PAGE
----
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  • I'm not sure solipsism implies the negation of the noumenon. If so, phenomena will also be denied (one cannot exist without the other). Even if I am a solipsist, there are facts I perceive about things (phenomenon) and facts I cannot perceive (noumenon). The fact that such configuration is just a product of my mind is another history.
    – RodolfoAP
    Commented Oct 30, 2023 at 7:35
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    @RodolfoAP A solipsist could characterize phenomena as autopoietic, i.e. as being spontaneously created by myself.
    – Jo Wehler
    Commented Oct 30, 2023 at 7:38
  • Exactly, so would be the noumenon. Ergo, it is not denied.
    – RodolfoAP
    Commented Oct 30, 2023 at 8:54
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Jo Wehler is wrong. A solipsist would be someone who denies that he perceives external things but rather claims that he simply imagines them. Kant himself discusses such skepticism in his Refutation of Idealism where he claims it's actually unintelligible, at least given some considerations regarding time that follow from earlier parts of the Critique of Pure Reason.

The distinction between noumena and phenomena, things as they are in themselves and things as they appear (thus: things in themselves and appearances), is introduced at the very end of the Transcendental Analytic but is elaborated mostly in the Transcendental Dialectic.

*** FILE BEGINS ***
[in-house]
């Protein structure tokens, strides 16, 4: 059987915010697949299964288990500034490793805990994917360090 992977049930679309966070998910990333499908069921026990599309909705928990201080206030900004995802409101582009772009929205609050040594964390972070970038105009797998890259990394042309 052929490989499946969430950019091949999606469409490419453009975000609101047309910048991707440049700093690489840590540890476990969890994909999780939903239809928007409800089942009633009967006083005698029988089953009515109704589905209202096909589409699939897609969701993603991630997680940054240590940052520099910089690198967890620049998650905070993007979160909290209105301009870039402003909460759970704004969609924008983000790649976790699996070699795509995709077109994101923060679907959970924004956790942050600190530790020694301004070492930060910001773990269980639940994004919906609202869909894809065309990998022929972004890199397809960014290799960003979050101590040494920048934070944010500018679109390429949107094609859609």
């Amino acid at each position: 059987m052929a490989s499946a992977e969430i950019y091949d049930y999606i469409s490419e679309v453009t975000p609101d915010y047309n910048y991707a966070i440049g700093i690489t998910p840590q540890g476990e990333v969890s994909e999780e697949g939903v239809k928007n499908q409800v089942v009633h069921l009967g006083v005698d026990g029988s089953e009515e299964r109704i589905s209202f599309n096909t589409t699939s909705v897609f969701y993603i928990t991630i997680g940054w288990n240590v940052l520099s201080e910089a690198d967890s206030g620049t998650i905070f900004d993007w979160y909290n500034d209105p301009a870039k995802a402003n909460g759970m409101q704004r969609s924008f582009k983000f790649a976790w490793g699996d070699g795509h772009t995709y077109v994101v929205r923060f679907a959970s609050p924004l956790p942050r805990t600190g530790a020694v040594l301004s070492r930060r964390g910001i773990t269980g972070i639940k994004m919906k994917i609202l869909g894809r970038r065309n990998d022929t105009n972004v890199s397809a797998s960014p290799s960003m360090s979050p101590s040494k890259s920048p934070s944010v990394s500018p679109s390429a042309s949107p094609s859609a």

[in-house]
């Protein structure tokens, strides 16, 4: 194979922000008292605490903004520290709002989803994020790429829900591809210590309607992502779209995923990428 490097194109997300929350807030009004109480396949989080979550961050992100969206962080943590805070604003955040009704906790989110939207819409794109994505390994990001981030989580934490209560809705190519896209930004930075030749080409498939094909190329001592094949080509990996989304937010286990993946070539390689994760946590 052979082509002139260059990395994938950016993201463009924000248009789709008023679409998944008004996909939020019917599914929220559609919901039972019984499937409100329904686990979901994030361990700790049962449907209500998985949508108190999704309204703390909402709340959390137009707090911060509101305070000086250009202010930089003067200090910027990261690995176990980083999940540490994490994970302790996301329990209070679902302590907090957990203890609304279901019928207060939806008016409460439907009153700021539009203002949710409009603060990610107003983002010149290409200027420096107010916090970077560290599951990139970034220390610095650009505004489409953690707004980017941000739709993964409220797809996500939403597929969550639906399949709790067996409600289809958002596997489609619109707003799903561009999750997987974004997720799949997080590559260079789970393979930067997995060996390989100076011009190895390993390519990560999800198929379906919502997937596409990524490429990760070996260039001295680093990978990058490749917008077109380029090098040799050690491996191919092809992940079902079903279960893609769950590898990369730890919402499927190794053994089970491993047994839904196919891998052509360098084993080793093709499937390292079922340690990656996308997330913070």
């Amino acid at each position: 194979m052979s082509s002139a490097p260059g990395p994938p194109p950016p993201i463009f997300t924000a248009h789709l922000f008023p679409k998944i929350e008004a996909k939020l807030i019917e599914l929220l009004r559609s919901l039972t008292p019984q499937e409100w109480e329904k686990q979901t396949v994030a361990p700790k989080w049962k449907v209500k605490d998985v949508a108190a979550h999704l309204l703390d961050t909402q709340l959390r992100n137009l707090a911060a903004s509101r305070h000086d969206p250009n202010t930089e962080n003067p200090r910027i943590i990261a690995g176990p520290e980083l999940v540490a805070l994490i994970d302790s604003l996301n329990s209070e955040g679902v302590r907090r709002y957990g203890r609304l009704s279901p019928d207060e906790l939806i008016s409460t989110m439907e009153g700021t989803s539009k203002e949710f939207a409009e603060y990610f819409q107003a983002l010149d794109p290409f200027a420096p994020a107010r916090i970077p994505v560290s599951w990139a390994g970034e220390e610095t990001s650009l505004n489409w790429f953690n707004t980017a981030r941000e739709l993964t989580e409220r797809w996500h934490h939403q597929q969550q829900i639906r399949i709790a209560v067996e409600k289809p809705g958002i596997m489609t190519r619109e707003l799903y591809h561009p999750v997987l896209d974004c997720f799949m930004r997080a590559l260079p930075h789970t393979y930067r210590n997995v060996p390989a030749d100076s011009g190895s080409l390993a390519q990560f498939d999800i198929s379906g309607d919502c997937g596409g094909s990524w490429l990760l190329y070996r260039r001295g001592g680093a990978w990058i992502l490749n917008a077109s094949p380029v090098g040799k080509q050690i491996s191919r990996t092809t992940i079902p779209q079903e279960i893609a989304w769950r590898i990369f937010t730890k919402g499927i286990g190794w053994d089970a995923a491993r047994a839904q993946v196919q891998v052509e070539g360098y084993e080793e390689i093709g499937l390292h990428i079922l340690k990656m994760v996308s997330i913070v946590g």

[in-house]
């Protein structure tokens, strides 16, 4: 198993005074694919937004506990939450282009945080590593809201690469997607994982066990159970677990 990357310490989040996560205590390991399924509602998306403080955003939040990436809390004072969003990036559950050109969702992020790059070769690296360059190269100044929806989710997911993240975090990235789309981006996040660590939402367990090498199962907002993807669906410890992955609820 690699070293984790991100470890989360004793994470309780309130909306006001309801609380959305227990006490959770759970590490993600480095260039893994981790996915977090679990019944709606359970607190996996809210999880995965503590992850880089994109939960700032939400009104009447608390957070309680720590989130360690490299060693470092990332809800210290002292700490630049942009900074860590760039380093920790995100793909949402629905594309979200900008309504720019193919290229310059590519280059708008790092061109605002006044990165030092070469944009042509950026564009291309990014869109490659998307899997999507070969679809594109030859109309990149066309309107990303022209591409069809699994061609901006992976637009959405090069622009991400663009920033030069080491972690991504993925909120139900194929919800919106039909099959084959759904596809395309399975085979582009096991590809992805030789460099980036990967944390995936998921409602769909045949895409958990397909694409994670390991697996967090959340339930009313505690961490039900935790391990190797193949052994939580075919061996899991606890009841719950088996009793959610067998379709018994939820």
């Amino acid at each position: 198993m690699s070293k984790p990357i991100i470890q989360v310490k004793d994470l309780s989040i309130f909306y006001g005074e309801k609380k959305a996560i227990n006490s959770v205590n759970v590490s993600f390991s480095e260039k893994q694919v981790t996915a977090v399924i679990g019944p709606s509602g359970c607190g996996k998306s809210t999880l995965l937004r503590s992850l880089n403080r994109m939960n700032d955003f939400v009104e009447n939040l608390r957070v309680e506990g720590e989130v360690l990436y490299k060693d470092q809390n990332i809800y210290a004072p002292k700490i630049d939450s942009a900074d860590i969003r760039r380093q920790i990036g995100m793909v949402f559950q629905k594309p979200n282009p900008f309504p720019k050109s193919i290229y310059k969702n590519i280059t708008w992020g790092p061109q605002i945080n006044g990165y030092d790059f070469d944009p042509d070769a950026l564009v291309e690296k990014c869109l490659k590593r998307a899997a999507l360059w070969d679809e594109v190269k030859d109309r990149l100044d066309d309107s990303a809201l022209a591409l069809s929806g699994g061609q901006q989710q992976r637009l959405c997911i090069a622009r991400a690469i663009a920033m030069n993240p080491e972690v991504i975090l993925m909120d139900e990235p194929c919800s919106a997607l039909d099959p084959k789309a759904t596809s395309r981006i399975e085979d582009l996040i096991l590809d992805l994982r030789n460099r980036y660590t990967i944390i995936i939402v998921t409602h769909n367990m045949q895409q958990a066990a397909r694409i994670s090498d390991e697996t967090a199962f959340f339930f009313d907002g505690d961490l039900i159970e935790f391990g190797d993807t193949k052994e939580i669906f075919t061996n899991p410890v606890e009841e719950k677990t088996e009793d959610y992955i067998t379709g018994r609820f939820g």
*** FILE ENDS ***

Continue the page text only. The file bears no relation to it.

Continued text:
The reason why Kant claims we cannot know things in themselves is because he stresses that thought acquires all content through sensory intuition where the act of reflective self-awareness and the very thought of an intuition are distinct. This isn't the case with concepts, judgements, inferences etc. Consider rule-following. Whenever I follow a rule, I am aware that I follow that very rule and this constitutes my following it. Hadn't I followed the rule, my actions could have been subsumed under many different rules which explain my behavior. This is what Kant means when he says that thought is spontaneous. It's not the same with sensory intuition which rests on something external, i.e. causal interaction between our sensory organs and external things.

It seems that rule thus acquires its content through itself, not from an external source. But Kant insists that this cannot be the case and that thought is always a synthesis or a combination of a manifold of intuitions, so that it is merely formal and acquires all content externally. And our, human intuition, is spatio-temporal (Kant considers forms common to objects of all senses but, of course, various senses have different formal objects). In sensory intuition, there is a distinction between things as they are in themselves and as they appear to the senses. Kant's claim is thus only that, because content for our thinking is given from another source, it doesn't have the absolute universality that thinking has and therefore objects that we can know anything about (here: know = have contentful thoughts) are not things-in-themselves.